Image used with permission from Sydney Lee.
Before the March 2020 lockdown, senior Estefani Espinoza would get her naturally brown hair dyed at a local beauty salon for $120.
But once the state mandated that all such shops remain closed to slow the spread of the coronavirus pandemic, Espinoza had to either let her hair color remain untouched or take matters into her own hands.
She opted for the latter.
“I dyed [my hair] a total of [six] times, and the first time was back in [December],” said Espinoza, who had gone from a brunette to blonde just before the coronavirus crisis first hit in March. “I was bored and looking to try and change up my hair a bit.”
As the pandemic brought upon a period of stagnancy and struggle, students like Espinoza found ways to cope by switching up their hair color, varying from subtle to dramatic hairstyles.
“I felt happy because I was looking for a way to change my appearance a little,” the senior said. “My parents liked it [too], and they were surprised it came out looking nice, especially since I did it myself.”
Espinoza had no trouble picking out hair dye and followed the instructions on the back of Garnier box dye. Her adventures in hair dyeing mirrors what an online salon magazine reported in January of this year.
According to a survey sponsored by Garnier hair color, a third of women surveyed, or 33%, dyed their hair at home during the pandemic.
“Many did so because they wanted to make a change with their hair (44%) or because they were bored and looking for something to do (32%),” said the Jan. 13 online article from Salon Today.
That’s exactly what prompted sophomore Sophia Chun to change her hair color four times last year — purple and pink in February and blue in October — and once last month, violet/silver.
“My hair was getting boring, and I had my natural hair for the longest time, so I decided to change it up,” Chun said. “And what got me into dyeing my hair was that I saw many emo girls on Instagram and in public having awesome hairstyles with different colors that I wanted to have on my hair as well.”
She was inspired to dye her hair violet/silver most recently after seeing one of her favorite k-pop idols, Rosé from BlackPink, with the same hairstyle.
“Rosé had the hair color I wanted [and] honestly felt obsessed over it so I decided to dye it something similar like hers,” she said.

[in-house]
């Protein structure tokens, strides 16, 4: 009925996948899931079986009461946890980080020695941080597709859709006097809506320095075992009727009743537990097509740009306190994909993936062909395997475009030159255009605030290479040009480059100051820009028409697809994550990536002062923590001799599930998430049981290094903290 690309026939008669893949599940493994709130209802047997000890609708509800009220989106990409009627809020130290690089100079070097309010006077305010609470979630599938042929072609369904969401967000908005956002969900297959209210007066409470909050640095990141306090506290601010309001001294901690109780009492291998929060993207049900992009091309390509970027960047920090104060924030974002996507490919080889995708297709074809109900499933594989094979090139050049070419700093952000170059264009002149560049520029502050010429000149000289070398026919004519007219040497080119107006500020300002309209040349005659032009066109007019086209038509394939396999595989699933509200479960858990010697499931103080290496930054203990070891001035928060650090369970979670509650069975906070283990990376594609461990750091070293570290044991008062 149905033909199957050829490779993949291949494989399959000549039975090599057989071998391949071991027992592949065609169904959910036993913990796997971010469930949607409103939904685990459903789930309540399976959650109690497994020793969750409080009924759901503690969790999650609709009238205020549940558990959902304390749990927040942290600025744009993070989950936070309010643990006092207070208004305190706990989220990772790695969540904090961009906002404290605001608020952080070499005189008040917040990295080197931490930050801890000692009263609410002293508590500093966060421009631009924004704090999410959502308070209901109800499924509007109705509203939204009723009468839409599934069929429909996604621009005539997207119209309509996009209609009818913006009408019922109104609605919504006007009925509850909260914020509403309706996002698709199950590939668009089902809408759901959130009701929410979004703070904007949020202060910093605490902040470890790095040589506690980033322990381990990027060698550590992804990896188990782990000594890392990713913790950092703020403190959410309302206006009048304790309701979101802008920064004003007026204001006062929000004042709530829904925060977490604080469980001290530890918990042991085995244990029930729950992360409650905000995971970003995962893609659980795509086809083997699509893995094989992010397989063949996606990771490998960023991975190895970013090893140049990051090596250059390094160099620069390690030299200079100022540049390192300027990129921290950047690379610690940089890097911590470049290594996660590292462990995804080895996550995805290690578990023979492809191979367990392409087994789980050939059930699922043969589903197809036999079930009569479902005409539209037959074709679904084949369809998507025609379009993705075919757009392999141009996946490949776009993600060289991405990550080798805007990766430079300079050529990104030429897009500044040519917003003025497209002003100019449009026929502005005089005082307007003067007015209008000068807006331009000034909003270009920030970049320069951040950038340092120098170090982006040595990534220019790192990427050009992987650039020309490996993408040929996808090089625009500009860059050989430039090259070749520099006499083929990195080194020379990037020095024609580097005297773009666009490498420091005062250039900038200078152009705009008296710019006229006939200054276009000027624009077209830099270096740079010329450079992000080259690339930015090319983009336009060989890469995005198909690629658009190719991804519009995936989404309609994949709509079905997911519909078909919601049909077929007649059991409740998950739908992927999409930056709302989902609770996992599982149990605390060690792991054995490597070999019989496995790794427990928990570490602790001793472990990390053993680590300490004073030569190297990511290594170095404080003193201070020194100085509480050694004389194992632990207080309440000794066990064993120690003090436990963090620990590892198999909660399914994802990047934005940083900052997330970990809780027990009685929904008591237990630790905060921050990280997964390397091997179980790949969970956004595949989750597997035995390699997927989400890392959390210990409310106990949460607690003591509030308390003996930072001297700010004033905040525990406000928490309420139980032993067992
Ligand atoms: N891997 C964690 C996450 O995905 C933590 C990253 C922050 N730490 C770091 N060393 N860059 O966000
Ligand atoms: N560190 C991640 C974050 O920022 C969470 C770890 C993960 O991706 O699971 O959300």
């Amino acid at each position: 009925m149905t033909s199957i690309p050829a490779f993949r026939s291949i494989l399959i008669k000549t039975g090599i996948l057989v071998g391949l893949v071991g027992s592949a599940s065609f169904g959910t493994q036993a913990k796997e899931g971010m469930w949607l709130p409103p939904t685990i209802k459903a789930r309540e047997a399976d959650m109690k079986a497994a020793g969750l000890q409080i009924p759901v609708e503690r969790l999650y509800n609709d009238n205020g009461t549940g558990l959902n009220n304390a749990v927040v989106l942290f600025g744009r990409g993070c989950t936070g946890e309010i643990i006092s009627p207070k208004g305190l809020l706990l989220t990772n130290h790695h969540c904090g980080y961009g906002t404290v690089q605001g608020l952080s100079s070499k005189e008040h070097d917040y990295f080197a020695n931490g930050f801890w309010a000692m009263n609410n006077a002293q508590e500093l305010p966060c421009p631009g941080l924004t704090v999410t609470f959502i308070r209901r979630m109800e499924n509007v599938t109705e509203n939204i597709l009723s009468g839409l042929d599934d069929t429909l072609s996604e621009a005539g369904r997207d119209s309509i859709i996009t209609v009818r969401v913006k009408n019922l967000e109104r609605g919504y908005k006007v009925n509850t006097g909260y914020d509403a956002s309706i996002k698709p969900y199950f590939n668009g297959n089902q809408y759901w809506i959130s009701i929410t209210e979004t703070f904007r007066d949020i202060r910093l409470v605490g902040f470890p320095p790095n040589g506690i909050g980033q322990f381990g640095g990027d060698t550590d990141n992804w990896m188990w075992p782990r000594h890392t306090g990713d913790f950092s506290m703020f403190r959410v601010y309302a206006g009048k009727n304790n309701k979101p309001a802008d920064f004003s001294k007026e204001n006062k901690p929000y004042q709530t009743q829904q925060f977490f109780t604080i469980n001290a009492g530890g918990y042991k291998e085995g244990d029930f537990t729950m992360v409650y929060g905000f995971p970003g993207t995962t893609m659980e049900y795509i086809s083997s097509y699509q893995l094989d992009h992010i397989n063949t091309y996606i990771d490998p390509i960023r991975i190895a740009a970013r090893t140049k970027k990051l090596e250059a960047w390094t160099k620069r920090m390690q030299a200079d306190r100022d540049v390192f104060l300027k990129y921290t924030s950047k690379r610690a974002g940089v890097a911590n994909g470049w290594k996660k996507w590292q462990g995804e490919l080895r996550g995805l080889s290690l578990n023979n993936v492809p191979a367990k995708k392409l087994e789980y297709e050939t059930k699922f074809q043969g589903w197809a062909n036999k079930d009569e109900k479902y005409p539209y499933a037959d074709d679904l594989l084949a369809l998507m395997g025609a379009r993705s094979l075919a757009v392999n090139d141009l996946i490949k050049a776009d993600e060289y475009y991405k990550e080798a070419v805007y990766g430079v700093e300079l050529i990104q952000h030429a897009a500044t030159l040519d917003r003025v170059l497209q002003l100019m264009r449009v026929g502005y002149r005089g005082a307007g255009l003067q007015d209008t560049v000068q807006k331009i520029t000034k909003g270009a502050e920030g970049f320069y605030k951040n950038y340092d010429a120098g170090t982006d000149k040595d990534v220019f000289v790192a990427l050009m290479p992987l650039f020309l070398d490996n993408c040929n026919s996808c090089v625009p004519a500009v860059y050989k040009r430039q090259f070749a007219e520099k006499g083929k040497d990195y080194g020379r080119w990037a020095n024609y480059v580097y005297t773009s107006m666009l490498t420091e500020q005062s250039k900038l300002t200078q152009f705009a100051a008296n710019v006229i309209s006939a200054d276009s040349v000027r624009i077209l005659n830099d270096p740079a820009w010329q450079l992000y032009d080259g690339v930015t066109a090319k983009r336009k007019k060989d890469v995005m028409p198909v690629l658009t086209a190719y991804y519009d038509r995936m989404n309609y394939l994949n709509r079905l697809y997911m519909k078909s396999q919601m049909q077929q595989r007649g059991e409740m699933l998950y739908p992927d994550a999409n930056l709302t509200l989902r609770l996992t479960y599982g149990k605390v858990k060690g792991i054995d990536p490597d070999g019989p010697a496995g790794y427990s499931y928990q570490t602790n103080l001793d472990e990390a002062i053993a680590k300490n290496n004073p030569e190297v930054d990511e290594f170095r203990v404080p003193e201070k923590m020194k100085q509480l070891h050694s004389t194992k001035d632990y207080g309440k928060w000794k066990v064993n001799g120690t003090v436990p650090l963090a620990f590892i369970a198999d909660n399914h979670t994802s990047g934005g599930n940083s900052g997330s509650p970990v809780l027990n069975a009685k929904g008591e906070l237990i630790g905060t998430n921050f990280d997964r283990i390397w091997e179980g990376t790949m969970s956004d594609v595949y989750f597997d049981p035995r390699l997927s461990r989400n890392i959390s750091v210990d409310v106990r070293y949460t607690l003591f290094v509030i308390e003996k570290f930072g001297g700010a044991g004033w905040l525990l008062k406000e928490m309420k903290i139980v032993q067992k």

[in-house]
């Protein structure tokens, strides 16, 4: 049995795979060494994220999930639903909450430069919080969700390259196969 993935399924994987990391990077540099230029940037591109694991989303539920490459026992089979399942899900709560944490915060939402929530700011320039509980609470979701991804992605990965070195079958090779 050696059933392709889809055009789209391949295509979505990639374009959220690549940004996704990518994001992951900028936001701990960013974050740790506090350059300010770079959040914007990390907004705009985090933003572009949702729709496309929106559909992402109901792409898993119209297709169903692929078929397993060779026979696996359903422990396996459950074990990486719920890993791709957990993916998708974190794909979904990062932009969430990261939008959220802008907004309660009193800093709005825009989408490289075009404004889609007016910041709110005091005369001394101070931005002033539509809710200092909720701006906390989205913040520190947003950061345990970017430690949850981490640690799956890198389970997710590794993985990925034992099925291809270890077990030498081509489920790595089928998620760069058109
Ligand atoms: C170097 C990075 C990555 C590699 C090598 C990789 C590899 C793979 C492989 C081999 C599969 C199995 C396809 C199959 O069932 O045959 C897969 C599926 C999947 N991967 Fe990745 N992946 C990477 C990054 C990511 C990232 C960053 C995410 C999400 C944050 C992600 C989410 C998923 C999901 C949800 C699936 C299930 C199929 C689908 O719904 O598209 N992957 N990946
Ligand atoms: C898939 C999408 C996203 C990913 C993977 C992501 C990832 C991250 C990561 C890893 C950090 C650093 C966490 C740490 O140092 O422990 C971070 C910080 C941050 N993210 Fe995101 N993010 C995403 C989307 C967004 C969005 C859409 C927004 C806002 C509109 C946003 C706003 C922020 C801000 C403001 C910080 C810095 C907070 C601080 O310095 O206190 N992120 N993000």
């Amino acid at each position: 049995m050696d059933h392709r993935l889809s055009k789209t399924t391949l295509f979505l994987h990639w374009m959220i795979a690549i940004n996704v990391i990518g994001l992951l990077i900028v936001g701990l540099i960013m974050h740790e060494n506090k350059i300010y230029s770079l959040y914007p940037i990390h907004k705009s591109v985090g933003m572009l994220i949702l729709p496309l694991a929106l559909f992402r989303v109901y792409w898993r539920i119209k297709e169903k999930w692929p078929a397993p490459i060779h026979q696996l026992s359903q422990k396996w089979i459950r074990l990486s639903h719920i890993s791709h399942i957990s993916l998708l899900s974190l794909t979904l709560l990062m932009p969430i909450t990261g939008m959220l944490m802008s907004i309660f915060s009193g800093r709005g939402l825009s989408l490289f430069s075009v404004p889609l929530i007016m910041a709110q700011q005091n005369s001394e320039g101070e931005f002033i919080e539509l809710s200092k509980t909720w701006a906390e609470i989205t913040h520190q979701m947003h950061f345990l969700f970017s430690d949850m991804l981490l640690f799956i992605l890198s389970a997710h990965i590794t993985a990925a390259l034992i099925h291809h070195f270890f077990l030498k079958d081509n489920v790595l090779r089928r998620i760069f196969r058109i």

The colorful experimentation was a harmless way to achieve positive change for Chun and since her particular hair salon was open, she was able to get her hair professionally dyed all four times.
“I was very excited and having a lot of fun [when I first dyed my hair purple],” she said. “My parents loved it but told me to save money for now and to keep my hair healthy.”
Though she feels sad that she can’t dye her hair anymore, she agrees that health and money is more important than anything.
“I [also] noticed that my mood changed when I dyed my hair,” Chun said. “My parents said that I look a lot calmer with violet/silver hair.”
The trend is not limited to just girls.
Senior Emiliano Zavala, who has naturally black hair, spent $10 on blond hair dye over the summer.
“I was bored so I dyed it, plus, since we were stuck in quarantine, I figured I’d do it at home,” Zavala said. “My family and friends thought it was pretty funny.”
His hair naturally grew out to his originally black hair color and also found it easy to follow the box dye instructions.
“It wasn’t too big of a change [for me], it was just whatever,” Zavala said. “Maybe I will consider doing it again later on.”
If he were to try it again, Zavala will have lots of catching up to reach how many times junior Violet Kim has colored her hair. Kim said she began dyeing her hair around once every three weeks throughout the quarantine and decided to let loose with her healthy hair.
“I cut my hair before the quarantine so I could grow it healthy because I bleached it in sophomore year, but it got boring and took too long to grow out,” Kim said. “I saw a lot of people with unique hair like bleached strips or like [dyed] red, so I really wanted to try everything.”
Her desire for change transitioned into a period of playful experimentation from brown to red to bleached strips and finally bleaching the front pieces of her hair.
“I will definitely dye my hair more, but I’m fine with my hair color right now,” said Kim, who sports blond highlights with red pieces in the front. “Maybe if I see a picture of a pretty hair color, I might dye it again next week.”
Since the circumstances of the pandemic are things outside of students’ control, dyeing hair seems to be a safe, productive and fun means of coping. Kim said this is the best time for students to add some color to their life.
“I think students who are hesitant to dye their hair during this time should just do it,” Kim said. “Hair is temporary and grows back so if students don’t want to have colored hair when they’re older, they should just do it now.”